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In the hours after the Nov. 13 attacks in France, novelist Agnès Desarthe, 49, who lives in the Tenth Arrondissement of Paris, shaped her reflections on the challenges of living as a target of terrorism into an essay.  --  "Some calls arrived from abroad.  --  People talked to us, and in their voices, in their worry, we realized that this was happening to us.  --  To us.  --  But who are we?"[1] ...

 

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LIVING BEYOND IMAGES OF TERROR

By Agnès Desarthe

Le Monde (Paris)
November 14, 2015

http://www.lemonde.fr/idees/article/2015/11/14/vivre-au-dela-des-images-de-la-terreur_4809942_3232.html

We didn't hear the sirens.  Soccer was on the TV.  A friendly France-Germany game.  It was a symbol, one among others.  In moments of tragedy, they show themselves to us, those convincing hallucinations.  France-Germany.  Friendly.  An hour later, several commentators were agreeing in saying that we were at war.

We didn't hear the sirens, neither those of the police nor those of the SAMU nor those of the ambulances.  We were all there together and, looking back, like a hen with dementia, on the day after the massacre, I can't stop counting my chicks.  Mine, those of my friends, the friends of friends.  The circle widens.  We reassure each other.  It's a reflex against fear.

Around 10:00 p.m., the telephones started to ring; we always hear that one, that intimate siren.  People were worried, about us, because we live near the Place de la République, because our children go to the places whose images we now see over and over:  window panes shattered, blood stains, bodies half-naked, thighs, shoulders of people unknown to us.  I cover my eyes, as if my glance hadn't, years ago, lost any shadow of immaculateness.  We have already seen bodies torn apart, decapitated, dismembered, silhouettes falling from windows, soldiers trampled on, raped, dead bodies, dead bodies, dead bodies.  We have already seen everything and I cover my eyes.  Is it out of respect for the violated privacy of those who appear for a brief instant on the screen?  Is it so I won't have to believe it, like an ostrich?  Or is it so I can continue to believe?  Believe in what?  In humanity, in happiness, in rectitude, in honesty, in thought.

LEAVE THE MORBID ARENA

The telephones rang, all at the same time.  We reassured each other.  Some calls arrived from abroad.  People talked to us, and in their voices, in their worry, we realized that this was happening to us.  To us.  But who are we?  Us, the residents of Tenth Arrondissement.  Us, the Parisians.  Us, France, a country where, I learned recently, seventy-five languages, other than French, are spoken every day.  A country of rivers and forests.  A country where you can get free medical care.  Where most people are morose.  Where people aren't very polite.  Where school is obligatory.  Where people don't like strangers any more than they do elsewhere.  A country with a temperate climate, with a cuisine that's overrated according to some.  A country that looks at itself and doesn't recognize itself.  Despite the modest utopias we've achieved, progress, research, relative comfort, the reflection in the mirror screams something else, an inarticulate word, incomprehensible.  Who are we?  Us, democracy.  Us, secular people.  We people who eat at the restaurant.  We people who go to the concert.  We young people and we old people.  We everybody.  At any time, in any fashion.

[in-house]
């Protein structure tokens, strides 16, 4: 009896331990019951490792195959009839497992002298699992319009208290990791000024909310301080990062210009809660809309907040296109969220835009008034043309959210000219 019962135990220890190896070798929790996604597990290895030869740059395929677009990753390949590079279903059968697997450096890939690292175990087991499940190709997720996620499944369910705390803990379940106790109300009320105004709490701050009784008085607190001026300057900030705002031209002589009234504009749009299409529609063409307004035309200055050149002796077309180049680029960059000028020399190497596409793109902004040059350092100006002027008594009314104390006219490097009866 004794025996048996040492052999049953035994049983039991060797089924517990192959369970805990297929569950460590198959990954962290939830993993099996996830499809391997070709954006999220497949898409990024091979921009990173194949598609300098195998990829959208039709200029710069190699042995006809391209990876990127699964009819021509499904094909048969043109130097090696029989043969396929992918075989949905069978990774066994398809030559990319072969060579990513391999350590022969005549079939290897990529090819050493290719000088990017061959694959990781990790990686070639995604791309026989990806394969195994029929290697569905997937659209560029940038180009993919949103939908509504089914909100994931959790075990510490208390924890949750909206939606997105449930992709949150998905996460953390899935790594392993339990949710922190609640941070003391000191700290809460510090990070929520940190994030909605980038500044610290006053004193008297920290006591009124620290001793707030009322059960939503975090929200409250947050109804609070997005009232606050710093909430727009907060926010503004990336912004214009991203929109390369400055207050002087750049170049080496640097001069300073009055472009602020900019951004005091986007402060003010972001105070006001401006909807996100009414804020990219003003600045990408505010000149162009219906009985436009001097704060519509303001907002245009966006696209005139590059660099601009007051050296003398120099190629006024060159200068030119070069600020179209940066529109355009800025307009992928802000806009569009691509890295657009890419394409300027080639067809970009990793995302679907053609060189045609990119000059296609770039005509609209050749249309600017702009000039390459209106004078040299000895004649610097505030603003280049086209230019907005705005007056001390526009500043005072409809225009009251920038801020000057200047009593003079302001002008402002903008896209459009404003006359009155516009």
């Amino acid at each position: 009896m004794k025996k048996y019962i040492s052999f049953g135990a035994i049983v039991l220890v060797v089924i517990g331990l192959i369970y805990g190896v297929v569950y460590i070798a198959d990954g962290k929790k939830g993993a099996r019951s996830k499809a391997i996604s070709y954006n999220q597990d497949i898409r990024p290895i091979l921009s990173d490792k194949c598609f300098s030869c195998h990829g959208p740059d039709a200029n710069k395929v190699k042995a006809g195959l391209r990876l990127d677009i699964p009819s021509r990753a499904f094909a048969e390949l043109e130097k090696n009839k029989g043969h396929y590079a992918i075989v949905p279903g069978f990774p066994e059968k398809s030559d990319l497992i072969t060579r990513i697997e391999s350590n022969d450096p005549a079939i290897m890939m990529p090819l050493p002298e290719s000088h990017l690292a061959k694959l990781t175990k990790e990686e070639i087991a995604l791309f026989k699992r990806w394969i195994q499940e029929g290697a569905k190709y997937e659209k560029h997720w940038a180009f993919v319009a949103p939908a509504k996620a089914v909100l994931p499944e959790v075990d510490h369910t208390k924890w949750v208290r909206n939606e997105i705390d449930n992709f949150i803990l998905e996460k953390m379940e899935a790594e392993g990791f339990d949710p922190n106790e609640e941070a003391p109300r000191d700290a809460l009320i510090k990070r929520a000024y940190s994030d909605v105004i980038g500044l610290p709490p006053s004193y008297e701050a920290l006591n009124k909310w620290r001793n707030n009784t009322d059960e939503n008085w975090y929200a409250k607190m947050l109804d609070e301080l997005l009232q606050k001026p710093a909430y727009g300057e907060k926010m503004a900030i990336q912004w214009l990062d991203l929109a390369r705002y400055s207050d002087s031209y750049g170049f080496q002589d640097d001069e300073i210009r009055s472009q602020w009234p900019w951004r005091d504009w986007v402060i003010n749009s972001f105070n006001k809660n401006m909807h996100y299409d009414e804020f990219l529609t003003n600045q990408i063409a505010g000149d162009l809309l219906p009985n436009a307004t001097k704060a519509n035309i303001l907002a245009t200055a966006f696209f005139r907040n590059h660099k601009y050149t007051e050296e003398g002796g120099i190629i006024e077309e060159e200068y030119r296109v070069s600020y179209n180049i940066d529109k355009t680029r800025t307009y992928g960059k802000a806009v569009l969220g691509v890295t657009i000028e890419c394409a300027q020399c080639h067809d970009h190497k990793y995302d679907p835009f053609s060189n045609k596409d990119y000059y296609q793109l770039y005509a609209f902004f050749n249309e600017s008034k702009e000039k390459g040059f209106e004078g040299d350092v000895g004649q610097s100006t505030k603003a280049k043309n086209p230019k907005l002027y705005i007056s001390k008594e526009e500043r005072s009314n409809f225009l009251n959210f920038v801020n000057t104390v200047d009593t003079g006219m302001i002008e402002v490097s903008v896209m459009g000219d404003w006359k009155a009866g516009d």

Yesterday, all through the night, today, and perhaps tomorrow, we have been, are, will be targets.  Not to let yourself be reduced to that, to the double role terror offers us:  spectator or target.  You watch the series from your sofa or you move about the city trying to avoid fire from a Kalashnikov.  When death becomes a game, it's imperative to leave the arena.  Leave the morbid arena, the fanatical arena, the simplistic arena, the degrading arena.  And propose other rules, other games.  Get out of the duality of how and how not to, and not let ourselves be fascinated by mirrors.  Be oneself.  Love living.  Be human.

--Agnès Desarthe is a writer.  She is the author of Ce cœur changeant ('This Changing Heart'), (L’Olivier, 336 p., 19,50 €.)

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Translated by Mark K. Jensen
Associate Professor of French
Department of Languages and Literatures
Pacific Lutheran University
Tacoma, Washington 98447-0003
Phone: 253-535-7219
Webpage: www.plu.edu/~jensenmk/
Email: This email address is being protected from spambots. You need JavaScript enabled to view it.